“I simply can’t build up my hopes on a foundation consisting of confusion, misery, and death. I see the world gradually being turned into a wilderness, I hear the ever approaching thunder, which will destroy us too, I can feel the sufferings of millions and yet, if I look up into the heavens, I think that it will all come right, that this cruelty too will end, and that peace and tranquility will return again.”
― Anne Frank
This was one of those weeks when despair and grief and outrage became a swirling storm that obscured hope. Among other pressing issues, America seemed to grasp anew the depravity and inhumanity of our administration’s border policies. Many were feeling the “confusion, misery, and death” that Anne Frank wrote of.
We are living in exceptional times in which our values are daily, hourly violated by those with the most power. We are observing an administration abandoning social agreements we may have taken for granted. It’s scary to contemplate what actions or decisions come next. It’s important to recognize that having an emotional response to this reality is normal. It’s human. It means you have a fully-functioning heart. Thank heavens for this blessing.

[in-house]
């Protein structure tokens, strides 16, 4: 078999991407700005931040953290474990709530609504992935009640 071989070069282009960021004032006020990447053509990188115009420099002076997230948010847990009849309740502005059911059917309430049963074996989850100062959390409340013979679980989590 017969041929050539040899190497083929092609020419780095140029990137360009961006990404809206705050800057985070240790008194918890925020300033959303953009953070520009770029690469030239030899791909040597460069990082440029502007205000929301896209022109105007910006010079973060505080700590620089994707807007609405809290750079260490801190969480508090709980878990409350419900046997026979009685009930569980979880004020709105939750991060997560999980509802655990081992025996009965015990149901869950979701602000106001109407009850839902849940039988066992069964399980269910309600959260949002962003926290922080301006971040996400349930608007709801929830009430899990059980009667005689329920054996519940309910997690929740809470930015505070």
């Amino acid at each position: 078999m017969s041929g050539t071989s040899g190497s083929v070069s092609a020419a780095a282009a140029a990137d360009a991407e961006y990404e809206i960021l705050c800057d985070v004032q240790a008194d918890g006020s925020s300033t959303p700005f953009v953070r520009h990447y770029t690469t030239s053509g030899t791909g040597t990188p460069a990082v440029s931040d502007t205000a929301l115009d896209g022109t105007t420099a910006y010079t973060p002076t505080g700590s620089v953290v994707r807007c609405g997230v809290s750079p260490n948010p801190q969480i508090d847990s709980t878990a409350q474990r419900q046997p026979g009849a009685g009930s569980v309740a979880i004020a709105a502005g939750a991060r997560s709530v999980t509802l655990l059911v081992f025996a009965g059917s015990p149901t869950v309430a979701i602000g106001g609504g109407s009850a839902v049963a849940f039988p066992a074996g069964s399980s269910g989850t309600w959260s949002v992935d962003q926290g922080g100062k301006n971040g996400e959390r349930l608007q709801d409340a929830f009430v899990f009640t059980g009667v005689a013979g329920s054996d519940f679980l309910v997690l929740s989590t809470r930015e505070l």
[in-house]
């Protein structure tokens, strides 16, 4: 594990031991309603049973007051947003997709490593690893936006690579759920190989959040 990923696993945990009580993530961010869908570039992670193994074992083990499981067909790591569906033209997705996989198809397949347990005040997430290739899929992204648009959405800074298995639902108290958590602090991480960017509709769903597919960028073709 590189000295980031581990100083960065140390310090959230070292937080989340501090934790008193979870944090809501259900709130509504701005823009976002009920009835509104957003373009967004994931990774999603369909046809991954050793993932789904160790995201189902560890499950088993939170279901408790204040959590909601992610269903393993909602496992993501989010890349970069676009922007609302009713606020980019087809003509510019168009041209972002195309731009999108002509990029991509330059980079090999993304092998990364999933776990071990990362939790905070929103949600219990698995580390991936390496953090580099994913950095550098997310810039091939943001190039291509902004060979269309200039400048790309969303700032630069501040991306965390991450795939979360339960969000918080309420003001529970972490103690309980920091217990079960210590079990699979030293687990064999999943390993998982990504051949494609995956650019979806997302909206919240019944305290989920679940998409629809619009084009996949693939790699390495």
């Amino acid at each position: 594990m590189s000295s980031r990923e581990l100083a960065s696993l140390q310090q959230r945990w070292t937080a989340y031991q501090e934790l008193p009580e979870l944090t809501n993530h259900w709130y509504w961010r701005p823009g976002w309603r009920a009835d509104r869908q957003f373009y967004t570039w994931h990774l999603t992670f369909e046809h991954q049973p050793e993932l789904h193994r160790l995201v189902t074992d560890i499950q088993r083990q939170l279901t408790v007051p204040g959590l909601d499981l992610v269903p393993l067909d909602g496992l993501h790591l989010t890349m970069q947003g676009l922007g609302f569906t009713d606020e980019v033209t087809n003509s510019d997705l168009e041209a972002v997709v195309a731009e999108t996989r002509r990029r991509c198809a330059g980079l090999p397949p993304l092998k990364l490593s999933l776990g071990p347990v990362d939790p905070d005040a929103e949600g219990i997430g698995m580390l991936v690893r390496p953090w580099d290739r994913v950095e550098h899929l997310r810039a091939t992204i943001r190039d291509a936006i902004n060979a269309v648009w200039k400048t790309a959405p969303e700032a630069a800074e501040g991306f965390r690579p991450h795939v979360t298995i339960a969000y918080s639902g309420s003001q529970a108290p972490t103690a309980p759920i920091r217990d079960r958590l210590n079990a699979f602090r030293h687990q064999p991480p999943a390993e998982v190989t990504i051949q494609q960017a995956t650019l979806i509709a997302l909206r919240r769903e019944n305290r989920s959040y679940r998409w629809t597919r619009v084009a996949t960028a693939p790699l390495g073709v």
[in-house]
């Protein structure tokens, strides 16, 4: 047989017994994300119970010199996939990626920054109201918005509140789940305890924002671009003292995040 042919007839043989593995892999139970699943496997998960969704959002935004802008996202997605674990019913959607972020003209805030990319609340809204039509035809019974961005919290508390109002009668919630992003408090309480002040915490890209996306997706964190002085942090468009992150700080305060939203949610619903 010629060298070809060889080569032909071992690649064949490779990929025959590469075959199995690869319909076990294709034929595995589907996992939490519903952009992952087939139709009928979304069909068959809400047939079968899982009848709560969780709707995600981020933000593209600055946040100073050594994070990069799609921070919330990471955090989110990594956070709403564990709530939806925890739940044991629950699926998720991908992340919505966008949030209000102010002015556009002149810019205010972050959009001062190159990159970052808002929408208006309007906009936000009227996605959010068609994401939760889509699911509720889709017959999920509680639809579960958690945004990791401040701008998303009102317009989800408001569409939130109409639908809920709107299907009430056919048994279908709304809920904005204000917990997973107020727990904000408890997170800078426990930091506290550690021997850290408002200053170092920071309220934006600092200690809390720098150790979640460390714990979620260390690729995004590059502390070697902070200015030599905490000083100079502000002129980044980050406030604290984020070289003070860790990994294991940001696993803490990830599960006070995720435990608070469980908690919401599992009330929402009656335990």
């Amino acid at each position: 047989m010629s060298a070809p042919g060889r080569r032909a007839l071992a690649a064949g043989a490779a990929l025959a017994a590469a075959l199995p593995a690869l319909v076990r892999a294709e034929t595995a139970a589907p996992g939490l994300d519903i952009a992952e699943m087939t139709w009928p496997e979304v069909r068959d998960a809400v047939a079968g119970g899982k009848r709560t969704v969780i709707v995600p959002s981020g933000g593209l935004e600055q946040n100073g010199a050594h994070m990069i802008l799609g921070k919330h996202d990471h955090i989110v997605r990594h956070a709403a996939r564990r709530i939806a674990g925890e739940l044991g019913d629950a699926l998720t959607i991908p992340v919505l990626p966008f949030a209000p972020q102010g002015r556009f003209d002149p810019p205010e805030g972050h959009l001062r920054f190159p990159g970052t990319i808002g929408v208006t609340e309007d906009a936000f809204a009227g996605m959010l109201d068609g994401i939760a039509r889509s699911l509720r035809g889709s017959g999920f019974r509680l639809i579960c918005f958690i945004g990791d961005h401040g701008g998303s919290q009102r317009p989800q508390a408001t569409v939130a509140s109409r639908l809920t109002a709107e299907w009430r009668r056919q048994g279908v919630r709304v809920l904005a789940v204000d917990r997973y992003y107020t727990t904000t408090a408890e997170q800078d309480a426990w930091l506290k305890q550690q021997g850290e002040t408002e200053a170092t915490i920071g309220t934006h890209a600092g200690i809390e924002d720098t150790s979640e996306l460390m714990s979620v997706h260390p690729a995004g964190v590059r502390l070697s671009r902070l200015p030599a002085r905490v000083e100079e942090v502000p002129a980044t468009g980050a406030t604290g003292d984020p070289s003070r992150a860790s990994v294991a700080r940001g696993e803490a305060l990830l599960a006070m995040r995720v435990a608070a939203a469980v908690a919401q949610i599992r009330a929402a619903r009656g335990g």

Allow me to remind you that it is an act of resistance to make space for this natural response. Like a wave, our anger and despair crests and overwhelms. Then it subsides, leaving the heart washed clean and the mind clear for meaningful action. Allowing this ebb-and-flow rhythm to take place is self care. Emotions are natural. They are human. They are especially useful for perseverance.
If you were among those who switched right into action mode this week, this is perfect too. The beauty of this wave-like rhythm is that one person seeking to end injustice can be inundated by a swell of confusion and despair, while another is clear-headed, taking action and speaking up. Pausing, moving forward, reflecting, gaining strength, we support each other by taking turns in the lead.
This week, I took solace in knowing that while I paused for a cathartic, tearful moment about the treatment of people at the border, Wayfair employees walked out in protest of furnishing cells for children. Many turned to social media to speak up to the company’s CEO and raise awareness of the complicity of some corporations. We can be in different places, but we gain support by remembering one another in the challenging moments.
If you’re feeling stuck in the undertow, I invite you to re-read the quote from Anne Frank and think of how her life can inform your own. Take her guidance if you can and look at the stars tonight or go outdoors long enough to remember that you are part of something bigger. You are. We all are.
That’s where I’m finding hope this week.